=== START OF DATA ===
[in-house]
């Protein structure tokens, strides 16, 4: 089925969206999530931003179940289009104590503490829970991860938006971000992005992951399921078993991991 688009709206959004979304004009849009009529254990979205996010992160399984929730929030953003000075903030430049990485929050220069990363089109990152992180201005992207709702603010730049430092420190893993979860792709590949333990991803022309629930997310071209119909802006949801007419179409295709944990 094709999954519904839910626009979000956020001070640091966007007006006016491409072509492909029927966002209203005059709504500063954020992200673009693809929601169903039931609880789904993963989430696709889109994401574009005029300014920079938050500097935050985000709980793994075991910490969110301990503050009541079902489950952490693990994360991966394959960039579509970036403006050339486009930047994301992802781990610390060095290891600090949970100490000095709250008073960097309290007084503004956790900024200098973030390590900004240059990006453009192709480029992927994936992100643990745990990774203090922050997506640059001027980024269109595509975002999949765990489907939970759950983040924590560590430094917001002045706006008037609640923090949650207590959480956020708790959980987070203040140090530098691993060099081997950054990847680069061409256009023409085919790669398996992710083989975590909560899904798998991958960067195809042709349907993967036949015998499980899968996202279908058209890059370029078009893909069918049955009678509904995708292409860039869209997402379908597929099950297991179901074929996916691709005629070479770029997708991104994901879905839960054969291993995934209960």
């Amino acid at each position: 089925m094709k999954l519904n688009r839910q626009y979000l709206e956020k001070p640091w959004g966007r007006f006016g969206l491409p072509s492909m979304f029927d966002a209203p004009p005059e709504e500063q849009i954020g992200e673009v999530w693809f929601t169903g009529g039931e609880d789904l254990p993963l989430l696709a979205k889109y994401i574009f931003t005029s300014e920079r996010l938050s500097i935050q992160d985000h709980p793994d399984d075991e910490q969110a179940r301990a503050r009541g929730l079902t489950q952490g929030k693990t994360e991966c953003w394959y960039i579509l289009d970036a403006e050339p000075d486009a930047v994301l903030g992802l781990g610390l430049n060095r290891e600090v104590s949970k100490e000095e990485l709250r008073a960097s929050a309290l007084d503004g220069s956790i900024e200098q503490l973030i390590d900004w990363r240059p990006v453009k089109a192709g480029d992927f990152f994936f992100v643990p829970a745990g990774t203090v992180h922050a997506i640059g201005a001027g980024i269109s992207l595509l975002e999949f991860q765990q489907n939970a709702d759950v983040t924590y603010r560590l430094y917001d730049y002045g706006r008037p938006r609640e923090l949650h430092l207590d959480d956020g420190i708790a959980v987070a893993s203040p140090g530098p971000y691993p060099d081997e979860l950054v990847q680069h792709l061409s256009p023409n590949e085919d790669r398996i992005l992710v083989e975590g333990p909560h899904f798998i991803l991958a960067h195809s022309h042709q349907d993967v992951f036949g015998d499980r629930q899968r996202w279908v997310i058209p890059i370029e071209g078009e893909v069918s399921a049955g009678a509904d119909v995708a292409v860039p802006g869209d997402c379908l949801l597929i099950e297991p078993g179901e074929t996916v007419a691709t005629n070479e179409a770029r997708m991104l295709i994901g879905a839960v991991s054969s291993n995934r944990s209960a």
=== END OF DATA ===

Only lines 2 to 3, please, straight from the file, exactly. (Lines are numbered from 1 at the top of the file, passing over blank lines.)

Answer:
């Protein structure tokens, strides 16, 4: 089925969206999530931003179940289009104590503490829970991860938006971000992005992951399921078993991991 688009709206959004979304004009849009009529254990979205996010992160399984929730929030953003000075903030430049990485929050220069990363089109990152992180201005992207709702603010730049430092420190893993979860792709590949333990991803022309629930997310071209119909802006949801007419179409295709944990 094709999954519904839910626009979000956020001070640091966007007006006016491409072509492909029927966002209203005059709504500063954020992200673009693809929601169903039931609880789904993963989430696709889109994401574009005029300014920079938050500097935050985000709980793994075991910490969110301990503050009541079902489950952490693990994360991966394959960039579509970036403006050339486009930047994301992802781990610390060095290891600090949970100490000095709250008073960097309290007084503004956790900024200098973030390590900004240059990006453009192709480029992927994936992100643990745990990774203090922050997506640059001027980024269109595509975002999949765990489907939970759950983040924590560590430094917001002045706006008037609640923090949650207590959480956020708790959980987070203040140090530098691993060099081997950054990847680069061409256009023409085919790669398996992710083989975590909560899904798998991958960067195809042709349907993967036949015998499980899968996202279908058209890059370029078009893909069918049955009678509904995708292409860039869209997402379908597929099950297991179901074929996916691709005629070479770029997708991104994901879905839960054969291993995934209960």
């Amino acid at each position: 089925m094709k999954l519904n688009r839910q626009y979000l709206e956020k001070p640091w959004g966007r007006f006016g969206l491409p072509s492909m979304f029927d966002a209203p004009p005059e709504e500063q849009i954020g992200e673009v999530w693809f929601t169903g009529g039931e609880d789904l254990p993963l989430l696709a979205k889109y994401i574009f931003t005029s300014e920079r996010l938050s500097i935050q992160d985000h709980p793994d399984d075991e910490q969110a179940r301990a503050r009541g929730l079902t489950q952490g929030k693990t994360e991966c953003w394959y960039i579509l289009d970036a403006e050339p000075d486009a930047v994301l903030g992802l781990g610390l430049n060095r290891e600090v104590s949970k100490e000095e990485l709250r008073a960097s929050a309290l007084d503004g220069s956790i900024e200098q503490l973030i390590d900004w990363r240059p990006v453009k089109a192709g480029d992927f990152f994936f992100v643990p829970a745990g990774t203090v992180h922050a997506i640059g201005a001027g980024i269109s992207l595509l975002e999949f991860q765990q489907n939970a709702d759950v983040t924590y603010r560590l430094y917001d730049y002045g706006r008037p938006r609640e923090l949650h430092l207590d959480d956020g420190i708790a959980v987070a893993s203040p140090g530098p971000y691993p060099d081997e979860l950054v990847q680069h792709l061409s256009p023409n590949e085919d790669r398996i992005l992710v083989e975590g333990p909560h899904f798998i991803l991958a960067h195809s022309h042709q349907d993967v992951f036949g015998d499980r629930q899968r996202w279908v997310i058209p890059i370029e071209g078009e893909v069918s399921a049955g009678a509904d119909v995708a292409v860039p802006g869209d997402c379908l949801l597929i099950e297991p078993g179901e074929t996916v007419a691709t005629n070479e179409a770029r997708m991104l295709i994901g879905a839960v991991s054969s291993n995934r944990s209960a």